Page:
My post on the GiveWell Project and Blog sparked a flurry of comments, posts and emails. I found the most interesting response to be “When Blogging Sucks” on the NTEN Blog, which referred to my post and the GiveWell post before saying:
I’m a big believer in blogs. They are a great outlet for sharing, tips, tricks, ideas, experiences, knowledge, and INFORMED opinions. Lately though, I feel like there’s a lot of UNINFORMED opinion sharing going on. There are more and more bloggers embracing the role of "watchdog" who are misprepresenting organizations (like my own!) who are just trying to do good. It’s not right…
Here’s the deal: most nonprofits are doing their very best to serve their communities every single day in an open and transparent way. Their web sites can not possible reflect everything about them. We have a responsiblity to be open and transparent, but you – watchdog bloggers – have a responsibility to get off your lazy you know whats and do your homework.
Ask us questions. Then make your judgements.
Here’s the thing, the GiveWell team is made up of donors. They are not “self appointed watch dogs”. When I said, “It doesn’t matter” if the GiveWell team is experienced or if they use the correct “tone” when they write, I meant that they are the donors that nonprofits have to deal with. Note that after the GiveWell blog blasted Network for Good, Katya Andresen (Network for Good’s head of marketing, who blogs at Nonprofit Marketing Blog) stopped by to give her side of the argument. She thanked the GiveWell team and said she wanted to encourage further discussion. Katya has written the very well received book Robin Hood Marketing. I’d bet she doesn’t recommend telling your donors (or customers) that they “suck” if you don’t agree with them.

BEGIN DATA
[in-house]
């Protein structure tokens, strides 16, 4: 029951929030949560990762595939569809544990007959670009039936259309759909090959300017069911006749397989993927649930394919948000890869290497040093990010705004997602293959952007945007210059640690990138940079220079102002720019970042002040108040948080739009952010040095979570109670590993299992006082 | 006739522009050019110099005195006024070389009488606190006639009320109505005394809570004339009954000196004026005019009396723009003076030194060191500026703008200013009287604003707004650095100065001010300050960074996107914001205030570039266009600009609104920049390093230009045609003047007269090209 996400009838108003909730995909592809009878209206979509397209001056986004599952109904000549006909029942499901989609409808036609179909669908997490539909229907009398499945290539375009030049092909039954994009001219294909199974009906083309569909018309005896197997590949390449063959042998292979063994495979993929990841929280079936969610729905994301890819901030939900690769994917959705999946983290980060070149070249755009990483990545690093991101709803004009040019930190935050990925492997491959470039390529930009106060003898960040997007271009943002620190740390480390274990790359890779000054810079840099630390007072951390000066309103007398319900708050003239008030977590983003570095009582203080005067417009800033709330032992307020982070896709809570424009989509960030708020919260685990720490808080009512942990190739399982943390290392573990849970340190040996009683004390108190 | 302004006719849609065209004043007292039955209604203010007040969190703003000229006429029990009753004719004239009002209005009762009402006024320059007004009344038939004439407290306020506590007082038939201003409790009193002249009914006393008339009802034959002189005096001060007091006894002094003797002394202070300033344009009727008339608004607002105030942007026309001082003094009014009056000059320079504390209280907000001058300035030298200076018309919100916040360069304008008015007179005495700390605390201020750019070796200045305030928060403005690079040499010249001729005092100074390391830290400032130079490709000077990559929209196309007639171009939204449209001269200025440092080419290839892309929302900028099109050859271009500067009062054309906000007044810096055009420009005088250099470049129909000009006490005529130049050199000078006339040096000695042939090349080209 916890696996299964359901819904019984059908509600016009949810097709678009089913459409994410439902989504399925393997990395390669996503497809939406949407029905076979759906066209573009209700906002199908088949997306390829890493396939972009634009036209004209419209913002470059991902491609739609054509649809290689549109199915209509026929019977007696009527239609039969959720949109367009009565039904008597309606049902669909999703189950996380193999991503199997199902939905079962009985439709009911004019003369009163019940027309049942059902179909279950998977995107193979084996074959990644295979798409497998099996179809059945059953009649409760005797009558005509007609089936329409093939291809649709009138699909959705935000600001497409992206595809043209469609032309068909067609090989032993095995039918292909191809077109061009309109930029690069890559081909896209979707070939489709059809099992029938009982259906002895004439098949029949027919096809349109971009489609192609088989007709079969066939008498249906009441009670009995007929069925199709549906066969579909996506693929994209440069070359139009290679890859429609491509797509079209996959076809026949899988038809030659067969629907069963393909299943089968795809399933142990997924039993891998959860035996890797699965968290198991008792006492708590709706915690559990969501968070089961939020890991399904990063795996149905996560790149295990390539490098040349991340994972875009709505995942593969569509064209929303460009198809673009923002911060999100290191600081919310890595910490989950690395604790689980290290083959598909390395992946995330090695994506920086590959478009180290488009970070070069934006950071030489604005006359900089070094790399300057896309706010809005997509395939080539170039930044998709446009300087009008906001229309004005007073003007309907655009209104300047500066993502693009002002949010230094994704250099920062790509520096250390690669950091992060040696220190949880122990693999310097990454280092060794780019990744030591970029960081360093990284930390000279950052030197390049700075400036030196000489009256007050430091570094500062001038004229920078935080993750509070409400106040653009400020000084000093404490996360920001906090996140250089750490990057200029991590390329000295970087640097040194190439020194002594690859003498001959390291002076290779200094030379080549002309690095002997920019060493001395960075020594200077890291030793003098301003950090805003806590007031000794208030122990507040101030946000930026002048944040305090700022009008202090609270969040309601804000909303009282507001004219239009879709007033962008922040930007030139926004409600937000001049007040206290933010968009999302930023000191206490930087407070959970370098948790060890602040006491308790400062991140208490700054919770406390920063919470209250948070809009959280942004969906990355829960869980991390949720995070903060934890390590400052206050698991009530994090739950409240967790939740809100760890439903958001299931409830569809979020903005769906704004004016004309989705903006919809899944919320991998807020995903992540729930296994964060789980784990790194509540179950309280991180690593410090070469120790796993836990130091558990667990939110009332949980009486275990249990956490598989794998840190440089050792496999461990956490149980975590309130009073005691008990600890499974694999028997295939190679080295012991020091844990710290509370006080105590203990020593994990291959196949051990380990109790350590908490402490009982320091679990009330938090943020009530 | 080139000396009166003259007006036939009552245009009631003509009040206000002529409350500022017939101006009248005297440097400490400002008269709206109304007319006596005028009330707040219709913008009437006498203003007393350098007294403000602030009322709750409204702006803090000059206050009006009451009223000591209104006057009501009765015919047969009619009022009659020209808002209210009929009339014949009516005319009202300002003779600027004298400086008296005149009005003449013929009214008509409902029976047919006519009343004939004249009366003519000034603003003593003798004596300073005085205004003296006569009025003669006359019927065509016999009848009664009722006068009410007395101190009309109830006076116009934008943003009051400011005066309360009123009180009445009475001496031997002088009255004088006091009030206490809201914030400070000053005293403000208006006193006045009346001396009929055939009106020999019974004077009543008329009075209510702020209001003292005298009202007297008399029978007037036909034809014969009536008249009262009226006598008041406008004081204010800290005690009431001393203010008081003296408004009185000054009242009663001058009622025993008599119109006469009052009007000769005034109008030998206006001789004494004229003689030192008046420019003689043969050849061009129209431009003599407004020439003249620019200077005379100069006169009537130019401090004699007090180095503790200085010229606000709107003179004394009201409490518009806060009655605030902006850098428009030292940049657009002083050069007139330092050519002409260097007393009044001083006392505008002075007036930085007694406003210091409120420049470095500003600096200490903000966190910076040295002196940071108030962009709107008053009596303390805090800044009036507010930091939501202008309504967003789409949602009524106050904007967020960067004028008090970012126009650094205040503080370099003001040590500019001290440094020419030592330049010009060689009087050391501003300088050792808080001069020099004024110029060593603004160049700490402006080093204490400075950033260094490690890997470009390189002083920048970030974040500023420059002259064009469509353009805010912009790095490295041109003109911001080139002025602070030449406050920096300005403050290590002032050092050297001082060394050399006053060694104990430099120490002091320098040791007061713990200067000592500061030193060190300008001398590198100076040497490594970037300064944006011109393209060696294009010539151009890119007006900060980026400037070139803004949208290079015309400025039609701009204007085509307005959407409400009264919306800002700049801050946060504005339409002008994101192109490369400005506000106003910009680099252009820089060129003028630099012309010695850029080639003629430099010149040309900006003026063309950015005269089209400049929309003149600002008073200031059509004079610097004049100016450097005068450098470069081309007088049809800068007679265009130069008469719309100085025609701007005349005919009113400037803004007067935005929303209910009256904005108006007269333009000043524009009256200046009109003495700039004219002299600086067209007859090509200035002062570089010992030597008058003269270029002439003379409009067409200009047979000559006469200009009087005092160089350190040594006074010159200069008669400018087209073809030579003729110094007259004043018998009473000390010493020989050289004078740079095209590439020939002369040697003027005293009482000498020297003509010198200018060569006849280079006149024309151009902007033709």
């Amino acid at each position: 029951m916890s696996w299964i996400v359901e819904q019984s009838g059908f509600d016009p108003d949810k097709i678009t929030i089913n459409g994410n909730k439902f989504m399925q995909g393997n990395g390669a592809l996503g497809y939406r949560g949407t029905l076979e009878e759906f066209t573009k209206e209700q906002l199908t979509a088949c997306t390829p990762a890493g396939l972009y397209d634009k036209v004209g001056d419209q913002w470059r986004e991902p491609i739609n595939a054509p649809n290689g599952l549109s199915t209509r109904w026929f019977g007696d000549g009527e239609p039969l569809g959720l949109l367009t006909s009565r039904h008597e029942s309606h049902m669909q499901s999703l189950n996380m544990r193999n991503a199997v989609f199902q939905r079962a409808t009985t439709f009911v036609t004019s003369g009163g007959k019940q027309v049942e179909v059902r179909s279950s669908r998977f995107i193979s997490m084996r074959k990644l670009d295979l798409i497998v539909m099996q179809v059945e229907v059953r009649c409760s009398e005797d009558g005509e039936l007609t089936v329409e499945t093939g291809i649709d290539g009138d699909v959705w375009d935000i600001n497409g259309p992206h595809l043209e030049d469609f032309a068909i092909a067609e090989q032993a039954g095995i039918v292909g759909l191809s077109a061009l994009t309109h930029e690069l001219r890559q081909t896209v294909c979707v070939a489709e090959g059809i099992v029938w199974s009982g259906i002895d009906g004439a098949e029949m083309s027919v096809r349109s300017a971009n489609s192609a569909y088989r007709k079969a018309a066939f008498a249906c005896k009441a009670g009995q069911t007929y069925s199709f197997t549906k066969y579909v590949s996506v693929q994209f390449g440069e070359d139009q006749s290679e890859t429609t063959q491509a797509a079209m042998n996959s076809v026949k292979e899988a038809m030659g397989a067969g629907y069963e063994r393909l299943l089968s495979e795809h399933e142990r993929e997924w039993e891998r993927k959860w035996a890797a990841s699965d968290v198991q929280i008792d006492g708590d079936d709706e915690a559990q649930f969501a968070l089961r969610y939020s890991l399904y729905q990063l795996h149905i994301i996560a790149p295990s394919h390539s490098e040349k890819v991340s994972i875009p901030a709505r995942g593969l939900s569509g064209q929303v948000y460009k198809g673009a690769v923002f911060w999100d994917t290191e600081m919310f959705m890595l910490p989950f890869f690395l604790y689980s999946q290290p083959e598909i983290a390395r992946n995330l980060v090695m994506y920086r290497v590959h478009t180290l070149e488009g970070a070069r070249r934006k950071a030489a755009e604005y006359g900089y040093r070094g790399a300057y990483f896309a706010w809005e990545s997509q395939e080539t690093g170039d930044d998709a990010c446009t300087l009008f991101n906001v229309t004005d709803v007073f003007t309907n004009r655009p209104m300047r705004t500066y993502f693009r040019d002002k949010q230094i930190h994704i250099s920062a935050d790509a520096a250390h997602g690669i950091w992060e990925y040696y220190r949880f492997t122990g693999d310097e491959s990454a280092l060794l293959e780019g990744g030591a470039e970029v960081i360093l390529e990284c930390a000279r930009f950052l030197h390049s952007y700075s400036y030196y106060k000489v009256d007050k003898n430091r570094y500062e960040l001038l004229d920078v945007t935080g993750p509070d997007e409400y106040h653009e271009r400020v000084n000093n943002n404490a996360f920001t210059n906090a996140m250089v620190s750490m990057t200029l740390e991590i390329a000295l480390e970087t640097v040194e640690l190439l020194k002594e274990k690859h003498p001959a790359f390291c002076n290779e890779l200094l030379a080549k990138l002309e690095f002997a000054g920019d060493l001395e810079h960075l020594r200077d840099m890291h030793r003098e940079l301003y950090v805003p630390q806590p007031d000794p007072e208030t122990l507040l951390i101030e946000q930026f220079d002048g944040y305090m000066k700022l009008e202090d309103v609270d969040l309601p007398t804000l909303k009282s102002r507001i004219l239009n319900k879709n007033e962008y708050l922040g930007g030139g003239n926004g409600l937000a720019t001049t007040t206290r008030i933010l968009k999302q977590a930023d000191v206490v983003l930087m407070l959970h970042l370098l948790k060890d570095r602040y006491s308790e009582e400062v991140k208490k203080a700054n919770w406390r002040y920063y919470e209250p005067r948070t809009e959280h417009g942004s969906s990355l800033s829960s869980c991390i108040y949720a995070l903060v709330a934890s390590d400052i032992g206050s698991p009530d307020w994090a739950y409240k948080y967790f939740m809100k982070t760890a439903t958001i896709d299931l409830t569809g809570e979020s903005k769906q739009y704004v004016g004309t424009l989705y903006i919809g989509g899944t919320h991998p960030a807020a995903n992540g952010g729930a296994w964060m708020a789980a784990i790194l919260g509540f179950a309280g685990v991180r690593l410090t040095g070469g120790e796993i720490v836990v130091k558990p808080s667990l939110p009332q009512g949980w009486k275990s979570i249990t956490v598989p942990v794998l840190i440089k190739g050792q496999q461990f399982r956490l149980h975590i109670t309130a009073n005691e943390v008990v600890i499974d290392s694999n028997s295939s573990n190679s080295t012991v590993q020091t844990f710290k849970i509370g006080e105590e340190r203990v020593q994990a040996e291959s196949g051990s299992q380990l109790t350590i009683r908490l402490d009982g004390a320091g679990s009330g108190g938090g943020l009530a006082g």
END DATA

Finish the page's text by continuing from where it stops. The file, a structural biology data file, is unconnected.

I’ll let the GiveWell team respond to the NTEN post on their own. But I’ll note that on the front page of their wiki it says in bold “generosity and good intentions are helpful but not sufficient” and I would point out to the NTEN post author that GiveWell is an example of donors who are trying very hard to “do homework” and “ask questions” before making their judgments.
I find the GiveWell Project so intriguing because it is created by and for donors. Or as Maryann Devine at SmArts & Culture commented:
GiveWell is the first piece of cooperative, donor-created social media on philanthropy research that I’ve heard of. It really can’t be denied: the donors are in charge now.
Does anyone know of any other “donor-created social media on philanthropy research”? If so, let me know.